Gov. Martin O'Malley's proposed budget was assailed on many fronts Wednesday as county executives, education advocates, Maryland hospitals and Republican leaders began making their case against the $36 billion spending plan.
Some said cuts in payments to Medicaid providers would lead to higher medical bills for everyone else. Others argued that shifting $240 million in teacher pension costs to the counties would inevitably require cuts to community services — and schools.
Even some leading Democrats in the General Assembly said the governor's proposal to increase income taxes on the top 20 percent of Maryland wage earners would hit people who don't earn enough to afford it.
Republicans were more blunt. "This is just an outrageous kick in the stomach to small businesses and families struggling to make ends meet," said House Minority leader Anthony O'Donnell. He called O'Malley's plan an example of "left wing ideology run amok."
But the legislature's top fiscal analyst said the mix of spending cuts and tax increases would make a significant dent in Maryland's long-term budget problems. And O'Malley defended his approach as tough but fair.
"This is not an exercise in popularity," O'Malley said.
"I don't like doing this," he said. "I don't like asking for this. This is by no means a lack of respect for those we are asking more of. This is the fairest way to go about this."
Under his proposal, 2 in 10 Marylanders would pay more in income taxes. The rate would not go up, but exemptions and deductions would be phased out for higher incomes. For instance, individuals who make more than $100,000 and joint filers earning more than $150,000 would see a phaseout of the $2,400 personal exemption.
Del. Maggie McIntosh, a veteran member of the House leadership, said phaseout levels could be a sticking point. "That's one of the features that's going to make it really tough," the Baltimore Democrat said.
The income tax change would provide more money for the state, which is facing a budget gap of roughly $1 billion. But the change would also provide more money for counties that collect a local piggy-back income tax. And O'Malley would give about $20 million in relief to poorer counties that don't benefit as much from the income tax.
By law, the state must adopt a balanced budget. The General Assembly will spend much of the next two and half months considering possible changes to the governor's plan for the next fiscal year and will have the final say.
New details emerged Wednesday about O'Malley's plan, portions of which had begun to leak Tuesday. The governor wants to collect the state's 6 percent sales tax on some online purchases to which it has not applied. That includes songs and other electronic downloads — meaning that buying a 99 cent song by Shakira on iTunes would cost about $1.05.
O'Malley also said assisted-living facilities at the state's Spring Grove and Springfield hospital centers would be shuttered, causing about 88 residents to be moved to private facilities.
The state's county executives reacted swiftly to the shift in pension burden to their budgets, and several from large jurisdictions returned to Annapolis Wednesday afternoon to give an earful to House Speaker Michael E. Busch and Senate PresidentThomas V. Mike Miller.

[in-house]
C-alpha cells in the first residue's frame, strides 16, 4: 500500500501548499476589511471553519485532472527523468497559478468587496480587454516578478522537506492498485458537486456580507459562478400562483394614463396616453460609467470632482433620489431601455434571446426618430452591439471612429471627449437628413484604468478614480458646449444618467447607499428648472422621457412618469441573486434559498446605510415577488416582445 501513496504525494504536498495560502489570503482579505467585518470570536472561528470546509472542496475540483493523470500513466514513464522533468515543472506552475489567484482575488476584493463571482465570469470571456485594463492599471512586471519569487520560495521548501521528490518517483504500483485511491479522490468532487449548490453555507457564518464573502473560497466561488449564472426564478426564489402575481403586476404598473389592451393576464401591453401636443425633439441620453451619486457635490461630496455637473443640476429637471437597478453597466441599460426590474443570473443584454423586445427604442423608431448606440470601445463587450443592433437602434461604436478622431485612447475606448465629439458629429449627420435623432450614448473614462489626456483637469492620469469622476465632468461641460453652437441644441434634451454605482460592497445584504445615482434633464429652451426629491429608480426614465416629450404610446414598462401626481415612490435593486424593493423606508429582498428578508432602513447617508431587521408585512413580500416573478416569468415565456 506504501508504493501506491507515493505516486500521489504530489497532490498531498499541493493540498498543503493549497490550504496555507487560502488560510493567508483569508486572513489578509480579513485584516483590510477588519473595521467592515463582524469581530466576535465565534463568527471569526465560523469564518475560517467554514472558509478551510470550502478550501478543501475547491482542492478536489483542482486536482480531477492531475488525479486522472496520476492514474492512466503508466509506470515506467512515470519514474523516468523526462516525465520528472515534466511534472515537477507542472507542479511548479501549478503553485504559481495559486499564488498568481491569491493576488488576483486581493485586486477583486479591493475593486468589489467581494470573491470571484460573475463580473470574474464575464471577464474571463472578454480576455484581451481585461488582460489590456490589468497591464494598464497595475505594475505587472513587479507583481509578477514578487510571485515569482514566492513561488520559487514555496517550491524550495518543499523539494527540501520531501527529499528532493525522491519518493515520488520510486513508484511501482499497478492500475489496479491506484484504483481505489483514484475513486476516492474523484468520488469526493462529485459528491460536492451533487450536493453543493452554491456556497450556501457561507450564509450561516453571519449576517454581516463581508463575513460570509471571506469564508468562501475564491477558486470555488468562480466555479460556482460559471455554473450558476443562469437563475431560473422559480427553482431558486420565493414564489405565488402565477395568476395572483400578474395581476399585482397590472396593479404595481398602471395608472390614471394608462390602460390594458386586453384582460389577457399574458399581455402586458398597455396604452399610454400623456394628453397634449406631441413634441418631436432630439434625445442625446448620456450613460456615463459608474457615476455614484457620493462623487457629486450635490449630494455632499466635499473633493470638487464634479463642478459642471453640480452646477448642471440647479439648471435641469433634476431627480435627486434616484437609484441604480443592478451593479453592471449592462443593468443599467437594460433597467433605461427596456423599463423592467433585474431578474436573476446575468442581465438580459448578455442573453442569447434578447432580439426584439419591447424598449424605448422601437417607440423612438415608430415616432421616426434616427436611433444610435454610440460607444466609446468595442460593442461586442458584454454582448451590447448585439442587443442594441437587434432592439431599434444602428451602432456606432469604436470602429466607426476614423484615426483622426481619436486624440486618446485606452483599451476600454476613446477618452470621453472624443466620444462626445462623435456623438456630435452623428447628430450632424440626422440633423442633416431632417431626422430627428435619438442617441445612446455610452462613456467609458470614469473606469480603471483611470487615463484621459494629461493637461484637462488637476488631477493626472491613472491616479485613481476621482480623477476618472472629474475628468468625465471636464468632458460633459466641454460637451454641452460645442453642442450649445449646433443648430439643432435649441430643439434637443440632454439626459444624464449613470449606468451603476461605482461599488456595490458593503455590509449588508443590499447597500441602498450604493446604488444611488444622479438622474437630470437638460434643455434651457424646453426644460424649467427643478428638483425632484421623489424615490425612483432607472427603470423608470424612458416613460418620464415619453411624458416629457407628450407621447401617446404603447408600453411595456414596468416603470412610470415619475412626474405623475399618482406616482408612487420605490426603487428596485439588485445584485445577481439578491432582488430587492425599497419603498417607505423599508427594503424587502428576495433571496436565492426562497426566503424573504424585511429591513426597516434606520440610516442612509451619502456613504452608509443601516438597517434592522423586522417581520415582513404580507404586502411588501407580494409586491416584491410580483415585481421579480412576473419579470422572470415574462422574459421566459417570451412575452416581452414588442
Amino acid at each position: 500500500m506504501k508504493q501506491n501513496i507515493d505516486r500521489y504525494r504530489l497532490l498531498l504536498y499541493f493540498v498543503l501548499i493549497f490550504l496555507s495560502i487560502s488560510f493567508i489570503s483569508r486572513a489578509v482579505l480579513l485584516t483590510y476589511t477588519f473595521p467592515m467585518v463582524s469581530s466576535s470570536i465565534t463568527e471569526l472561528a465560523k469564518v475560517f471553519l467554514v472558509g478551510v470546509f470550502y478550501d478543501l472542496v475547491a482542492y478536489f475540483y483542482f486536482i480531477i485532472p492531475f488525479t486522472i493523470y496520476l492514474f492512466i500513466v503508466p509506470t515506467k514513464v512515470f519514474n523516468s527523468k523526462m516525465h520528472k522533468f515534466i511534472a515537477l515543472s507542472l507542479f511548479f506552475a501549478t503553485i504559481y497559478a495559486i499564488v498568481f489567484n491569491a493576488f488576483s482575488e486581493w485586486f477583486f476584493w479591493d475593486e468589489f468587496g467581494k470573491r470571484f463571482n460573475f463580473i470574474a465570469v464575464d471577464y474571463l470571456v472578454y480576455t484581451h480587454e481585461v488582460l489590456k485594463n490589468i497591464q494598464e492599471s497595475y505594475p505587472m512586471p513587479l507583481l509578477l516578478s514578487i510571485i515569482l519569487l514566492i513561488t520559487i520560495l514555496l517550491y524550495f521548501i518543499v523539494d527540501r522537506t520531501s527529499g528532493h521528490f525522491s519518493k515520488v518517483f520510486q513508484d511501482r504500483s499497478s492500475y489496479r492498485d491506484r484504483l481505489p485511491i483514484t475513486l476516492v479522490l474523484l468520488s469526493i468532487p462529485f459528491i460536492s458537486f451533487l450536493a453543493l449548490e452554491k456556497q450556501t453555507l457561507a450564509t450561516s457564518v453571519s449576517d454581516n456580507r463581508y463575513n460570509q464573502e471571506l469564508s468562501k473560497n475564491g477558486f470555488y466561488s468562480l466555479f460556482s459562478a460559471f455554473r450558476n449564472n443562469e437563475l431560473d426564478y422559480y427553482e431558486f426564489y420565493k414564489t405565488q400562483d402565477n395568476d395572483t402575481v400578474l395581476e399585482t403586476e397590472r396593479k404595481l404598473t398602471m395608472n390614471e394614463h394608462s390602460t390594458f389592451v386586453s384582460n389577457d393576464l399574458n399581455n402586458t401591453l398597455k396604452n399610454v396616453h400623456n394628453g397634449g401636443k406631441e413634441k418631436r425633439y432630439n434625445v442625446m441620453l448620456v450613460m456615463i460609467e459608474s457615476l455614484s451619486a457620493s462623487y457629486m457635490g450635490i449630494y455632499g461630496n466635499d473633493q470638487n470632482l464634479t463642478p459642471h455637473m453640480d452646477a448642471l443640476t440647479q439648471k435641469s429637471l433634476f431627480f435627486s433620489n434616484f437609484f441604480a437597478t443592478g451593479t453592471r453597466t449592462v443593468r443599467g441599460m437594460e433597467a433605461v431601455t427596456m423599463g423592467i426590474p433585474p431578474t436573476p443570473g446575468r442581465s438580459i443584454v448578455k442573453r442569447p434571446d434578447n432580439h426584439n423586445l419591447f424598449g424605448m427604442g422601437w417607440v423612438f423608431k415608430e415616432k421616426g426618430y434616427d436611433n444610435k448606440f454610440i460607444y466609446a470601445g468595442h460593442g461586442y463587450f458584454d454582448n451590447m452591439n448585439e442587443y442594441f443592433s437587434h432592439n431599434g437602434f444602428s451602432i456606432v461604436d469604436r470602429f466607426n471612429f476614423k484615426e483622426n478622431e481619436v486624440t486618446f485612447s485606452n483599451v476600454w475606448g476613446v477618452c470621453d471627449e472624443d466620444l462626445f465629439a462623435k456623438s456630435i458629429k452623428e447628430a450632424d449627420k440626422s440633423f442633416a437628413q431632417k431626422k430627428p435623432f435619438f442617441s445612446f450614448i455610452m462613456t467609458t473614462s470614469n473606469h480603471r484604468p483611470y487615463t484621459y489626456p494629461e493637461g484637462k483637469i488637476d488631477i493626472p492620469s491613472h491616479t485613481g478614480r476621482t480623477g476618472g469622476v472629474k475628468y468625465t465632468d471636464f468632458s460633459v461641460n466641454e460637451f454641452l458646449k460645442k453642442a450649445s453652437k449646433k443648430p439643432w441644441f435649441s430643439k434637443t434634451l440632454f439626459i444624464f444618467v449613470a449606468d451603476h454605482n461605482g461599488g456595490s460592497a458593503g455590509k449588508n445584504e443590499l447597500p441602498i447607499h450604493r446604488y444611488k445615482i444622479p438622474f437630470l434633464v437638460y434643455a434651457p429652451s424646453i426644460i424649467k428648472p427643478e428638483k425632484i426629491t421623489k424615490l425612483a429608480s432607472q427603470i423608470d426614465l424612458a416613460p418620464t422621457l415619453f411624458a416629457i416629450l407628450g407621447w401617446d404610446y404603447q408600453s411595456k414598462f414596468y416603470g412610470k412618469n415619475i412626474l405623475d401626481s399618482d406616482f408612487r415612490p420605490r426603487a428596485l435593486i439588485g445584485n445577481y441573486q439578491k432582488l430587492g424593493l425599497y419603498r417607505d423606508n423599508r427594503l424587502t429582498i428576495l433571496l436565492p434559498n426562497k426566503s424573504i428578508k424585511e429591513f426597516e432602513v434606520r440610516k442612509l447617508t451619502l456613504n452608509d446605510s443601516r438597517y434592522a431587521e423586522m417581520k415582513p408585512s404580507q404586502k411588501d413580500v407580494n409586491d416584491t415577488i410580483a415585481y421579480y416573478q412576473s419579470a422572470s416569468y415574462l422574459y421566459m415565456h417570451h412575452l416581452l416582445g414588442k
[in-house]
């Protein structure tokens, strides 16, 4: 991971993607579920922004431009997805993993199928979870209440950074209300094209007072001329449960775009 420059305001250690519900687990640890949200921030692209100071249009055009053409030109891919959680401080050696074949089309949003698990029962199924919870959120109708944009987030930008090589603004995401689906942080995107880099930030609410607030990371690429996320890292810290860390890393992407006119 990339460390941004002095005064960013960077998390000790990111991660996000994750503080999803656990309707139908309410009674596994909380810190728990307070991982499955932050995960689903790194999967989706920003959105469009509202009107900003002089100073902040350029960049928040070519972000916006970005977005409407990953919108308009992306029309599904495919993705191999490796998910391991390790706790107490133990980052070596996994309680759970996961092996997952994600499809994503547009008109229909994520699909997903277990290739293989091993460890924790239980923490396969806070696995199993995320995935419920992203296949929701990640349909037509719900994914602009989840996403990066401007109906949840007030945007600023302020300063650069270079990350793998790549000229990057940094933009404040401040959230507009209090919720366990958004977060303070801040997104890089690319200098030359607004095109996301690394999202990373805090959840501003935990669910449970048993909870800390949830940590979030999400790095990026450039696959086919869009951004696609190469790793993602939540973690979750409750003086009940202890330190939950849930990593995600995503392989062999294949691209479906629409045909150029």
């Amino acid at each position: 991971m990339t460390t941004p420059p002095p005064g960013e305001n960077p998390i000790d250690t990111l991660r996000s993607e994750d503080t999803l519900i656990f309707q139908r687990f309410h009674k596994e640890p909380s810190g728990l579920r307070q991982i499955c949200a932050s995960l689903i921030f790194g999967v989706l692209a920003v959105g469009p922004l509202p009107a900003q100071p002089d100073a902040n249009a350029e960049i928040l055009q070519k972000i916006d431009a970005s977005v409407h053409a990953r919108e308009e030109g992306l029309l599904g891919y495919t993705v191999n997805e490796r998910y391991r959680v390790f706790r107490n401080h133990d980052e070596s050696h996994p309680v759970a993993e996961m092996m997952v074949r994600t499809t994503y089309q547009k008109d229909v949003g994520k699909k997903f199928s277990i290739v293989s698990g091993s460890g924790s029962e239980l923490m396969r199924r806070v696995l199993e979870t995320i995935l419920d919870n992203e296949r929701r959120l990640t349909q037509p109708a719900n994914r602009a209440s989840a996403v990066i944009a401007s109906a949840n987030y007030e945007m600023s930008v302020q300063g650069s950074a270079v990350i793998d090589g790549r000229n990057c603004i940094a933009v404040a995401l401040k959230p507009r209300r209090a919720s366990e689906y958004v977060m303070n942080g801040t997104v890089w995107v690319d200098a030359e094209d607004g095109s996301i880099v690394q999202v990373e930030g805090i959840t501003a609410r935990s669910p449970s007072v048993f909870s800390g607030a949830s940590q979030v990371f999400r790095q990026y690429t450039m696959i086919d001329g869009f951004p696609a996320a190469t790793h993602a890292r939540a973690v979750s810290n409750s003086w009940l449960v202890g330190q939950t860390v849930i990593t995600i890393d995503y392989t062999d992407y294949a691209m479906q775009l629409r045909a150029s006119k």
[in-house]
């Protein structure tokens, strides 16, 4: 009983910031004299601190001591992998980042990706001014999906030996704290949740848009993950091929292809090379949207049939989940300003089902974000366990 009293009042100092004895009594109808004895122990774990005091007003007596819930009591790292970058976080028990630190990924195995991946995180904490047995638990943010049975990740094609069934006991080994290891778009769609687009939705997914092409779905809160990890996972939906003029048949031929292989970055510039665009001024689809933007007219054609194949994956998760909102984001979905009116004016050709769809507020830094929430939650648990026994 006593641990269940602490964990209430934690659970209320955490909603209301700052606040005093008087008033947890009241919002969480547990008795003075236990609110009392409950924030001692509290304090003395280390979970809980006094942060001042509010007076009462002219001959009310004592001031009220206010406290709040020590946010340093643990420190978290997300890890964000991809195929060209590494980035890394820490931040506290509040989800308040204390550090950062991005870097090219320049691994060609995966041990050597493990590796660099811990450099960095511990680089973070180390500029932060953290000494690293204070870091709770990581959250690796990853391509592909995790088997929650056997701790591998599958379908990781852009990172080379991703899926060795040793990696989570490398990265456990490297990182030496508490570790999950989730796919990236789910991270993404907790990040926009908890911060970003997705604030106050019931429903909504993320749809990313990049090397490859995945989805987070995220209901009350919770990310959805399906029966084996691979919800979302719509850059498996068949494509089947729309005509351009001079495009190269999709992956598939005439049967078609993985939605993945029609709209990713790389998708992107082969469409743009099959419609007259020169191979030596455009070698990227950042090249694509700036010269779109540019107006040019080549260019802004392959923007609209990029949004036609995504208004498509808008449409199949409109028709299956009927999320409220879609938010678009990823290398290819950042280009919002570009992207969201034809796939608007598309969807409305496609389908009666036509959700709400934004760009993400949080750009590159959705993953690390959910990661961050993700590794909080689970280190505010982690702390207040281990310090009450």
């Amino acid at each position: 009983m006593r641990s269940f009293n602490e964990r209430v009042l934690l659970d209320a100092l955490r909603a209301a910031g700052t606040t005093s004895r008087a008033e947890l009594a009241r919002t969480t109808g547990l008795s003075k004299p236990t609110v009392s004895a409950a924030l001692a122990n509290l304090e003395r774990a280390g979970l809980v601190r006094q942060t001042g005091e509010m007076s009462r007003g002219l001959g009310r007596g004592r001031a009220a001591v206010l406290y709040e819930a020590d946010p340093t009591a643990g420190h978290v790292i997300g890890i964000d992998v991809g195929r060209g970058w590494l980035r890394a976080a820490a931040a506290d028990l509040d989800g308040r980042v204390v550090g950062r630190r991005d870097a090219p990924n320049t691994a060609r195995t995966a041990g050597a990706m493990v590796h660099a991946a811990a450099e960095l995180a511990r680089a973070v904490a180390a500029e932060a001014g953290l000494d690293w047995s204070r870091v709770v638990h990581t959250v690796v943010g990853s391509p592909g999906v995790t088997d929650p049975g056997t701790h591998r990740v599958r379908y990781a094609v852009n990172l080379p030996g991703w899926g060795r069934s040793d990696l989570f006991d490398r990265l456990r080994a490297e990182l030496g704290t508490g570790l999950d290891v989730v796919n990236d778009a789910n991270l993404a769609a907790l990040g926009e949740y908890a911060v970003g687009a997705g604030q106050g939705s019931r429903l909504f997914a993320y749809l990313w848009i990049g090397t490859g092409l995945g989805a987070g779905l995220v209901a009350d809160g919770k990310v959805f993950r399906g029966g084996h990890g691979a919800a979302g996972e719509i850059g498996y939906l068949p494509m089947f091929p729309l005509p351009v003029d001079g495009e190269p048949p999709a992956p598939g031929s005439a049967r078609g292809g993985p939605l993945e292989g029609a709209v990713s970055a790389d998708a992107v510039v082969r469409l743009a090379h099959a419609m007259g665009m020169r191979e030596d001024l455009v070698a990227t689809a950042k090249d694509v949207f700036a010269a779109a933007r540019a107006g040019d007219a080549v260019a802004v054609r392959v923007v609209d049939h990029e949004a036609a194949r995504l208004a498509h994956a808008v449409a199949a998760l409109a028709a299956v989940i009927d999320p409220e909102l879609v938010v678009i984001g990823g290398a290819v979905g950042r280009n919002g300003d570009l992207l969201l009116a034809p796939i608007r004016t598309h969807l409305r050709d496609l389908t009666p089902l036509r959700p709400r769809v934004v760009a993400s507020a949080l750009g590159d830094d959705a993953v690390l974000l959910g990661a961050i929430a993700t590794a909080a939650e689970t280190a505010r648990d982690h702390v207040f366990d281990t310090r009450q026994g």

"Everybody needs to take a deep breath," said Busch after the meeting. "I think they have legitimate concerns. … There are some issues we need to work through."
Interviewed afterward, several county executives repeated a refrain: The state offsets are not sufficient to cover the new costs this year. And in the future they see no clear way to pay the bill, which is expected to balloon.
Anne Arundel County Executive John Leopold, a Republican, said the pension shift has the potential to cost his county as much money as it stands to gain from taxes flowing from the new casino set to open at Arundel Mills. That revenue loss could thwart his plan to eliminate county employee furloughs, he said.
A spokesman for Baltimore MayorStephanie Rawlings-Blakesaid the shift could "have a negative impact on the city's ability to fund core services."
Howard County Executive Ken Ulman said it would be "crippling" to his budget if he cannot count the new pension costs toward his state-mandated education funding levels.
The state's teacher union said it would resist any K-12 cuts and is prepared to fight hard to make sure classroom spending isn't sacrificed. In Annapolis the group has significant muscle; last year it spent more than any other interest on lobbying.
Sean Johnson, the government relations director for the Maryland State Education Association, said he was "deeply disappointed" in the governor for proposing the pension shift.
"The real concern is it becomes a cut in local education funding," Johnson said.
Environmentalists were among the few advocacy groups with good words for O'Malley's plan, saying a higher "flush tax" would provide improvements to sewage treatment plans that would benefit the Chesapeake Bay.
Praise for the plan came from one usually gloomy source: Warren Deschenaux, the state legislature's top fiscal policy analyst. He said O'Malley's proposed budget comes as close as any in recent years to solving the long-term imbalance between state revenues and expenditures.
"They've been whittling, now they are actually sculpting," he said. "The question is, will people like the art?"